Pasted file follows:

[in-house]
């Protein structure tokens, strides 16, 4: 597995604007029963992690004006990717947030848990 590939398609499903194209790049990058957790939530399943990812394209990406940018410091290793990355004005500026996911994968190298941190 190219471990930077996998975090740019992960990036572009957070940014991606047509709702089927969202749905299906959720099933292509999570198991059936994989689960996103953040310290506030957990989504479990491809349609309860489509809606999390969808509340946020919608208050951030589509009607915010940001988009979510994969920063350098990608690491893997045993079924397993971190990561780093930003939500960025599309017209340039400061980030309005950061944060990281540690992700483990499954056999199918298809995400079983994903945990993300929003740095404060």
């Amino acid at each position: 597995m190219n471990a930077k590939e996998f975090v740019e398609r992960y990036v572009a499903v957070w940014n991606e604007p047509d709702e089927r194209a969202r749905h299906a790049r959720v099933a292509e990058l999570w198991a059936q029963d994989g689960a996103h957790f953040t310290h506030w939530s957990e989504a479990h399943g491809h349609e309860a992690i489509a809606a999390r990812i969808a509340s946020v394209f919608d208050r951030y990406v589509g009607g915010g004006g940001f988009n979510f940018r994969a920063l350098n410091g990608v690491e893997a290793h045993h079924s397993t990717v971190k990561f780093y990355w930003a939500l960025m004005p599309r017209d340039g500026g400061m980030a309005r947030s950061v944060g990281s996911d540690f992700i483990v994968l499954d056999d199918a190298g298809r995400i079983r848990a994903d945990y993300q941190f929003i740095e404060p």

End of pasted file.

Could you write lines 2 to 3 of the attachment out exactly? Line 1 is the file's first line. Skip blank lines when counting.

């Protein structure tokens, strides 16, 4: 597995604007029963992690004006990717947030848990 590939398609499903194209790049990058957790939530399943990812394209990406940018410091290793990355004005500026996911994968190298941190 190219471990930077996998975090740019992960990036572009957070940014991606047509709702089927969202749905299906959720099933292509999570198991059936994989689960996103953040310290506030957990989504479990491809349609309860489509809606999390969808509340946020919608208050951030589509009607915010940001988009979510994969920063350098990608690491893997045993079924397993971190990561780093930003939500960025599309017209340039400061980030309005950061944060990281540690992700483990499954056999199918298809995400079983994903945990993300929003740095404060």
């Amino acid at each position: 597995m190219n471990a930077k590939e996998f975090v740019e398609r992960y990036v572009a499903v957070w940014n991606e604007p047509d709702e089927r194209a969202r749905h299906a790049r959720v099933a292509e990058l999570w198991a059936q029963d994989g689960a996103h957790f953040t310290h506030w939530s957990e989504a479990h399943g491809h349609e309860a992690i489509a809606a999390r990812i969808a509340s946020v394209f919608d208050r951030y990406v589509g009607g915010g004006g940001f988009n979510f940018r994969a920063l350098n410091g990608v690491e893997a290793h045993h079924s397993t990717v971190k990561f780093y990355w930003a939500l960025m004005p599309r017209d340039g500026g400061m980030a309005r947030s950061v944060g990281s996911d540690f992700i483990v994968l499954d056999d199918a190298g298809r995400i079983r848990a994903d945990y993300q941190f929003i740095e404060p």